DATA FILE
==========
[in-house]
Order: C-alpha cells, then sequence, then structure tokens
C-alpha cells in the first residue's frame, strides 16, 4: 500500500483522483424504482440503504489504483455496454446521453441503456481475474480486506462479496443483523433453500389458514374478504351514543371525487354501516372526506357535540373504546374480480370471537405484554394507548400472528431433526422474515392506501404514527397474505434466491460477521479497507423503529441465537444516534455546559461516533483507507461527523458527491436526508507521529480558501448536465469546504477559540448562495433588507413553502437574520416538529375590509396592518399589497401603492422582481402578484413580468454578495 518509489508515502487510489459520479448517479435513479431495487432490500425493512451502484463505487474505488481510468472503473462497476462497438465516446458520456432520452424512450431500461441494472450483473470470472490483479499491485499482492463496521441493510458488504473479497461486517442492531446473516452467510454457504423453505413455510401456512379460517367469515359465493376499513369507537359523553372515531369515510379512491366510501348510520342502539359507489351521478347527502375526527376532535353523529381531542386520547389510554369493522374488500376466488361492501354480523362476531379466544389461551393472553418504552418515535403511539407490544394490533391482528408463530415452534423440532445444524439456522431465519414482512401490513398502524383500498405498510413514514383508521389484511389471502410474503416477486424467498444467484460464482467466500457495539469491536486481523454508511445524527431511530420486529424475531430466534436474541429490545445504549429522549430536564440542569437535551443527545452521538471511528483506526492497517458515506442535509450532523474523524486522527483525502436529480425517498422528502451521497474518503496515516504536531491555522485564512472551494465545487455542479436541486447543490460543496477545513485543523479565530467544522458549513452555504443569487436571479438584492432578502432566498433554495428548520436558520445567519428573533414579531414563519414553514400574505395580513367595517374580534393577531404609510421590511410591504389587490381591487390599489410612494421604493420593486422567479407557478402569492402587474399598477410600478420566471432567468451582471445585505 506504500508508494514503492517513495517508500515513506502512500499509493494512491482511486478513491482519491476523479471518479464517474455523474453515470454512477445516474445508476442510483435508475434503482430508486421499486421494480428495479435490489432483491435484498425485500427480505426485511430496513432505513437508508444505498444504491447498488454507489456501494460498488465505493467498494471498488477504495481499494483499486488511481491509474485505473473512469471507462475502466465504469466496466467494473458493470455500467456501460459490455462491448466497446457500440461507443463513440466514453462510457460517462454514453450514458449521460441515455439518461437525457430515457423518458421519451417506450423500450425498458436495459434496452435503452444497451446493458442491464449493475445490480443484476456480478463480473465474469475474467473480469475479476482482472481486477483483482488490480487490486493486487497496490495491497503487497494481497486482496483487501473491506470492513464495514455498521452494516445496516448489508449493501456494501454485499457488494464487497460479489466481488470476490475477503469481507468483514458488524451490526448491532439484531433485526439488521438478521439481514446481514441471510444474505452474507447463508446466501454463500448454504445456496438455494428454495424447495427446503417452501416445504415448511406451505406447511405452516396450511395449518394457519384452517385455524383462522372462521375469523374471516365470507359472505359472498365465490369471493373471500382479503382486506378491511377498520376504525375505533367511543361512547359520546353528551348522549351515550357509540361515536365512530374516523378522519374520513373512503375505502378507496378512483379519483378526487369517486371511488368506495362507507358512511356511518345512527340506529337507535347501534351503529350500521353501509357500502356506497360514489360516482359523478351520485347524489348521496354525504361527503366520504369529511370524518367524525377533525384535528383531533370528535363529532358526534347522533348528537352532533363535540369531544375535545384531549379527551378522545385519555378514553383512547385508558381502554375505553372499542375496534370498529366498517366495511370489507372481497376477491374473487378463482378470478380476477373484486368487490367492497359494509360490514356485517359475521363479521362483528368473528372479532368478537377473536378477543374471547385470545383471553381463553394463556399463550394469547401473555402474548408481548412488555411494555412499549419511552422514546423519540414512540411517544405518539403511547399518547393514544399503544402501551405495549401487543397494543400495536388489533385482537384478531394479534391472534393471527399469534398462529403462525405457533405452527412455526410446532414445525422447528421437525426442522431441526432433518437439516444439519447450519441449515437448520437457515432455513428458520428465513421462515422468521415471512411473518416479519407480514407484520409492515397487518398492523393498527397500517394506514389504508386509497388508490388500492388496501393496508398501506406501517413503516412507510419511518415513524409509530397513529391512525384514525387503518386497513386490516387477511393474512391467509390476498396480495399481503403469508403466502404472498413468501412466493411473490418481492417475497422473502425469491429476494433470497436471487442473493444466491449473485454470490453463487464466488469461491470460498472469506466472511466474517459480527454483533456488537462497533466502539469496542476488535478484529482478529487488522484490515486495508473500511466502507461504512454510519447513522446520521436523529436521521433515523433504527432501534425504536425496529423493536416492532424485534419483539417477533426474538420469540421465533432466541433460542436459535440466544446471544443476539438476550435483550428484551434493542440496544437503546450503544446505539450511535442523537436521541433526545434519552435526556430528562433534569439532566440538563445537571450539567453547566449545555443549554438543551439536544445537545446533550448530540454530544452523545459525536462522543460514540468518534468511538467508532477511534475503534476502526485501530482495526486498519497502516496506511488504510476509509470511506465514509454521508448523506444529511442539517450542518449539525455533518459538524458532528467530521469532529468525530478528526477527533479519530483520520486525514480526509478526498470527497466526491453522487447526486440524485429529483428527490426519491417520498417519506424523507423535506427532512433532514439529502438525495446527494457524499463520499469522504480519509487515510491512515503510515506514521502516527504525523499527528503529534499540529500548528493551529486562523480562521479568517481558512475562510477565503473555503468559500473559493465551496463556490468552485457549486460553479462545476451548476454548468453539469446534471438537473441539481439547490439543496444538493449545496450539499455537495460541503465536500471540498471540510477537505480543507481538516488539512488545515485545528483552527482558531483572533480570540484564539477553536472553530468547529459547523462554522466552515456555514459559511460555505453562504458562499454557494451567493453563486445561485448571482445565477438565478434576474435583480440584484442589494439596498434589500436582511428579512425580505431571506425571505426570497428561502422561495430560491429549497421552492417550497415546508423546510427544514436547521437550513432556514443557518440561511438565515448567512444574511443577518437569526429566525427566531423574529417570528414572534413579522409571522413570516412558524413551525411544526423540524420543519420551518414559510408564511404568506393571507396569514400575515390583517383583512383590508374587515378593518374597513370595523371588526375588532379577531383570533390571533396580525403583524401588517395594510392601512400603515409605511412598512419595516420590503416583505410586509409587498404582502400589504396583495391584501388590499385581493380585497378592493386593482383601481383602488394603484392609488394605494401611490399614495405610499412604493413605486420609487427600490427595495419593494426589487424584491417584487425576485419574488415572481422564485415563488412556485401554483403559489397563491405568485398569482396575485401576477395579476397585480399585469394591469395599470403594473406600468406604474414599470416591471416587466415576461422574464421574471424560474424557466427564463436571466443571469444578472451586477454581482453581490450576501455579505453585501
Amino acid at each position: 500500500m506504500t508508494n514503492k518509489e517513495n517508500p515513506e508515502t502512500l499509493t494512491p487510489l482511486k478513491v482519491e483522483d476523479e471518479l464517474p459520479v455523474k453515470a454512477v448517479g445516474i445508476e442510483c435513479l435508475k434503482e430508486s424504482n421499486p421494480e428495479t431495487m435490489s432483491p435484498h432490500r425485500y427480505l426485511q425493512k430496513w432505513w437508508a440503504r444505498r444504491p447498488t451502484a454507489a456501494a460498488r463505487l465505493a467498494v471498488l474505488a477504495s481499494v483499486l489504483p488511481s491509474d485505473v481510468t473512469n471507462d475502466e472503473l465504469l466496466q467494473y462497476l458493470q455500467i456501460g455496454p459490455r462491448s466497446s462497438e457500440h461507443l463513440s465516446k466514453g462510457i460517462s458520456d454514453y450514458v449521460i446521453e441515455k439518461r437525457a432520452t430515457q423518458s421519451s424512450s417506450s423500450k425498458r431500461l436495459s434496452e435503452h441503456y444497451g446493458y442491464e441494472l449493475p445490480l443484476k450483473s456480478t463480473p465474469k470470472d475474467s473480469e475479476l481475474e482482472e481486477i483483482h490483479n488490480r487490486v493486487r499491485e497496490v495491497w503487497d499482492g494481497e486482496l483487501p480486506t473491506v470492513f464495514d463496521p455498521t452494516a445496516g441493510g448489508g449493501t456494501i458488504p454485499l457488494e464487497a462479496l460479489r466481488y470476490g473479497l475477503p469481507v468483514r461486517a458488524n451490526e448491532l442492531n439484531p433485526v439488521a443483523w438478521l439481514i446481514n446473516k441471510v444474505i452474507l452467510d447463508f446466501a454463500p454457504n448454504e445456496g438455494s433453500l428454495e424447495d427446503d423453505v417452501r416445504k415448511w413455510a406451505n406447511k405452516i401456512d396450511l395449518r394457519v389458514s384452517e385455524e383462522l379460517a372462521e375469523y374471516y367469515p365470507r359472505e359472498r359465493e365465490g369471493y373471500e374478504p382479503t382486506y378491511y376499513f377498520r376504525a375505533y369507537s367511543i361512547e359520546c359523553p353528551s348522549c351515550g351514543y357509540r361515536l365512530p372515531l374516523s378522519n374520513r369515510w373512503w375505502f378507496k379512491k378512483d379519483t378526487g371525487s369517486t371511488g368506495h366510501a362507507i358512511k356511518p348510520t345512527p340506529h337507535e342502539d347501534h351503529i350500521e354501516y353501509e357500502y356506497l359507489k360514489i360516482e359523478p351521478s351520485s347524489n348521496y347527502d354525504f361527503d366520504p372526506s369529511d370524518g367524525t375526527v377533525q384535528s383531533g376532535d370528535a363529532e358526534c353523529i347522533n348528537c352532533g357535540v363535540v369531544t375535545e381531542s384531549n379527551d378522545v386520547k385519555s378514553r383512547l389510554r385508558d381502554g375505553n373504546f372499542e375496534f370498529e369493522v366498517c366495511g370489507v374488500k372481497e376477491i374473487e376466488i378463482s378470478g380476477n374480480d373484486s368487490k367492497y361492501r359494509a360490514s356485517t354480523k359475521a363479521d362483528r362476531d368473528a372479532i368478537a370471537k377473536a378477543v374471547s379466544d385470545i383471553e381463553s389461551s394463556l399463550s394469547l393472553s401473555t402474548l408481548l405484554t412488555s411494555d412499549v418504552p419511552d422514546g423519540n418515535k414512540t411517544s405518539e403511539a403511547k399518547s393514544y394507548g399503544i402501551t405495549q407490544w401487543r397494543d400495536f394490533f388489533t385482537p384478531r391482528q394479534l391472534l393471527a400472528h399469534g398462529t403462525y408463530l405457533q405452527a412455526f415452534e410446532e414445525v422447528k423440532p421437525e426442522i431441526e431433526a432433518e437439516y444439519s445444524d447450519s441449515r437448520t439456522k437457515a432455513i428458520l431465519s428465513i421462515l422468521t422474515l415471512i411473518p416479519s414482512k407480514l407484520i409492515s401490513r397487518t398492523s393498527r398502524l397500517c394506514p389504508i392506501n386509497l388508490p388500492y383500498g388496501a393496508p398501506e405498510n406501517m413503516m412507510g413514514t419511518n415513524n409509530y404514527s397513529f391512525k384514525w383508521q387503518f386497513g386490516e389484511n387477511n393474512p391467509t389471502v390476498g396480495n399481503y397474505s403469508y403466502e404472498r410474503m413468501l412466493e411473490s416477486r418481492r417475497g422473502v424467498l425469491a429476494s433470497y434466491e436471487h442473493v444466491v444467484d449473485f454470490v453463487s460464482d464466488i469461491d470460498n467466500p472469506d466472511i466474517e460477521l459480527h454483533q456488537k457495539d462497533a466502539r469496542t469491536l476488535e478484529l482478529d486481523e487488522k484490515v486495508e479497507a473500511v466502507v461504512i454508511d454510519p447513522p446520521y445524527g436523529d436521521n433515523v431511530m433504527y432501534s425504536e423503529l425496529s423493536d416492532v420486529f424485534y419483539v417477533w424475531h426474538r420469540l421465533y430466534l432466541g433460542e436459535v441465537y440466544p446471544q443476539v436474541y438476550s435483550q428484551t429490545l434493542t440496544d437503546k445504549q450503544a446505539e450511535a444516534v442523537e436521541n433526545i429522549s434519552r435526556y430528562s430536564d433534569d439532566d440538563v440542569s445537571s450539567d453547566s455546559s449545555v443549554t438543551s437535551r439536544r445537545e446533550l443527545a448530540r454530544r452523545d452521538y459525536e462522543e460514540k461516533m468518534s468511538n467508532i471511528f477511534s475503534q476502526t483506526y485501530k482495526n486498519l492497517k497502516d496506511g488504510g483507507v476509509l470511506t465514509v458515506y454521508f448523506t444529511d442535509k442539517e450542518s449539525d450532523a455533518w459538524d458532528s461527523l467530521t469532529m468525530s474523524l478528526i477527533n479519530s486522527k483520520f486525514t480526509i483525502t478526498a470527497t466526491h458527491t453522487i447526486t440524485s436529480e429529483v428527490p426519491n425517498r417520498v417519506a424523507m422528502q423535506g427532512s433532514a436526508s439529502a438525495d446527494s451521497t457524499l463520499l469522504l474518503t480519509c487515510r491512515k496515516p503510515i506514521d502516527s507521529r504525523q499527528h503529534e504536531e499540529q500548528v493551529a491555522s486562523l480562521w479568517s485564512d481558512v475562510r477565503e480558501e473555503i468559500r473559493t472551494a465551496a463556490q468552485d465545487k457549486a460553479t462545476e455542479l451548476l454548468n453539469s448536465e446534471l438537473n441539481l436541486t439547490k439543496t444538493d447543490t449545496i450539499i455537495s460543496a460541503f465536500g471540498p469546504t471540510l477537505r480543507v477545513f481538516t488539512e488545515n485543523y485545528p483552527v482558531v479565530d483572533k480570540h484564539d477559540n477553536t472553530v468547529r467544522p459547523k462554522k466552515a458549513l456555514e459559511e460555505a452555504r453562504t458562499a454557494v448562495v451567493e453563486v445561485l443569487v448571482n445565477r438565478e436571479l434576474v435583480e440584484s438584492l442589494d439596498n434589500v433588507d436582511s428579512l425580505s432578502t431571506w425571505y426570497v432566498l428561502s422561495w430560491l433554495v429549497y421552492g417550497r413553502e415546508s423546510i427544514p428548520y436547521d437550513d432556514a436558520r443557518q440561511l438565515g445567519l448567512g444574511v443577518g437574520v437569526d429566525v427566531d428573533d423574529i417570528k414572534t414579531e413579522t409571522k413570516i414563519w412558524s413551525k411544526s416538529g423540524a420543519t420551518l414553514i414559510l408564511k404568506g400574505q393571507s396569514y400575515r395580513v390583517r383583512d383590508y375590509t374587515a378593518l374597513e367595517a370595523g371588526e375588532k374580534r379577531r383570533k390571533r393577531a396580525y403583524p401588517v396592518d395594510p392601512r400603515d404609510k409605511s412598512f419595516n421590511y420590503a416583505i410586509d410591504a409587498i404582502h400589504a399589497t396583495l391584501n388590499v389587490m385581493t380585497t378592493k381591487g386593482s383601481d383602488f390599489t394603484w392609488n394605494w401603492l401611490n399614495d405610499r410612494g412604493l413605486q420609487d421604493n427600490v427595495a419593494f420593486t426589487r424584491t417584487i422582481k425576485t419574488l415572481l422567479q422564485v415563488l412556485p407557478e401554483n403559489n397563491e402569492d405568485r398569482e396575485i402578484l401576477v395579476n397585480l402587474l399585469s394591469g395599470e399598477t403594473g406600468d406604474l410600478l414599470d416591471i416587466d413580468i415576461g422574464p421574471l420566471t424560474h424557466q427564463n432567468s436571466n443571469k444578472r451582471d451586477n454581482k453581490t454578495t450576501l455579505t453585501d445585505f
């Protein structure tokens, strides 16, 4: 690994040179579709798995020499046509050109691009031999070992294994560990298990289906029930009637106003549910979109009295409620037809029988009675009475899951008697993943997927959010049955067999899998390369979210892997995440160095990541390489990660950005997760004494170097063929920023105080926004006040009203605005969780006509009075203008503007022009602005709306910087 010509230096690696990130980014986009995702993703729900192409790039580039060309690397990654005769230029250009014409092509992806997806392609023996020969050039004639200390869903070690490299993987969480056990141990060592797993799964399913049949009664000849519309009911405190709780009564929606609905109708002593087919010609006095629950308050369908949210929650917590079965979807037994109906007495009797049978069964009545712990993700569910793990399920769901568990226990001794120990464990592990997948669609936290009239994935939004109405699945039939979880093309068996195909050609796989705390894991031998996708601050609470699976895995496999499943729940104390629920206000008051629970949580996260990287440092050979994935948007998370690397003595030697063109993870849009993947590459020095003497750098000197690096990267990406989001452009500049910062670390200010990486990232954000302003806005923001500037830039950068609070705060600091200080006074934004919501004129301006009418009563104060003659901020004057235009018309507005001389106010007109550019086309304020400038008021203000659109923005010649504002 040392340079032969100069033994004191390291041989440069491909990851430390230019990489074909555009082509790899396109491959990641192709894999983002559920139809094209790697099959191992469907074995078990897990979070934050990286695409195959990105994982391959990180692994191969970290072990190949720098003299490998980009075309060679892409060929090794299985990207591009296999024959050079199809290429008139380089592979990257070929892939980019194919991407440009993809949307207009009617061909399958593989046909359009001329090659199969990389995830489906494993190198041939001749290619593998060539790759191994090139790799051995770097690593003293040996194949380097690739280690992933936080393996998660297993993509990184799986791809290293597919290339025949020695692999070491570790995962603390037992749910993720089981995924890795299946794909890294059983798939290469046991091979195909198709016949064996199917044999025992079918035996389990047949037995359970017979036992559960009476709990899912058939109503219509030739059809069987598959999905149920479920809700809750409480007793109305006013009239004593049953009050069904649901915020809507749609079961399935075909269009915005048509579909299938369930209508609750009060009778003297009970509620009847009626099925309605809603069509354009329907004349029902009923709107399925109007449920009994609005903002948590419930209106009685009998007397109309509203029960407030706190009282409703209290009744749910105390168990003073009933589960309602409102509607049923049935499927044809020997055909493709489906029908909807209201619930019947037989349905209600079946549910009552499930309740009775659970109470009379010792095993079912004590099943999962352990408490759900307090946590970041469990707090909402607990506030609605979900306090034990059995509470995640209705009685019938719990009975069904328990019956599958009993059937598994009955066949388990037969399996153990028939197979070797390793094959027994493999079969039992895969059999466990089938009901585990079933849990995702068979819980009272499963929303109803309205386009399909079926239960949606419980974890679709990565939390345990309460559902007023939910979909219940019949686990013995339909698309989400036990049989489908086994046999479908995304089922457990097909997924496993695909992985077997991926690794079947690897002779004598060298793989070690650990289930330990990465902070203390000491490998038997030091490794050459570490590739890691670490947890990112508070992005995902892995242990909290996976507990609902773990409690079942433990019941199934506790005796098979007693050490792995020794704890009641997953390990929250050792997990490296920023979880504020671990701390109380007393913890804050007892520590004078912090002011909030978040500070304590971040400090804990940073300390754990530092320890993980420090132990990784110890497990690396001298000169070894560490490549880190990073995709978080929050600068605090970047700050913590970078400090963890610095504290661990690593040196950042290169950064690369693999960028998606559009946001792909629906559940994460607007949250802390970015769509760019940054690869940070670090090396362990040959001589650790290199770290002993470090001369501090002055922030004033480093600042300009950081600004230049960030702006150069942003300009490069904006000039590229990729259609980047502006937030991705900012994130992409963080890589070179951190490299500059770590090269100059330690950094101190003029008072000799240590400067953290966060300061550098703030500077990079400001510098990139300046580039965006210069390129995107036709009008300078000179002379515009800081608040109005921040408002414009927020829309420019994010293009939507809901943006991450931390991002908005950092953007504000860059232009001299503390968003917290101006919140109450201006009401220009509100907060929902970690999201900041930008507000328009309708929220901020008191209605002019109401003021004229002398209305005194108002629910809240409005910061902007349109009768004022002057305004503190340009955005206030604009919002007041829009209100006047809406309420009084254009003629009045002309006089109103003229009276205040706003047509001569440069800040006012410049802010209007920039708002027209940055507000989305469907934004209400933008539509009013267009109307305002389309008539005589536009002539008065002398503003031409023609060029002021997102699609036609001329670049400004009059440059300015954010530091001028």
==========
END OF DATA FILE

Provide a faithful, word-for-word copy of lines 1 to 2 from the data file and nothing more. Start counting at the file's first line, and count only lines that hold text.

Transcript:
[in-house]
Order: C-alpha cells, then sequence, then structure tokens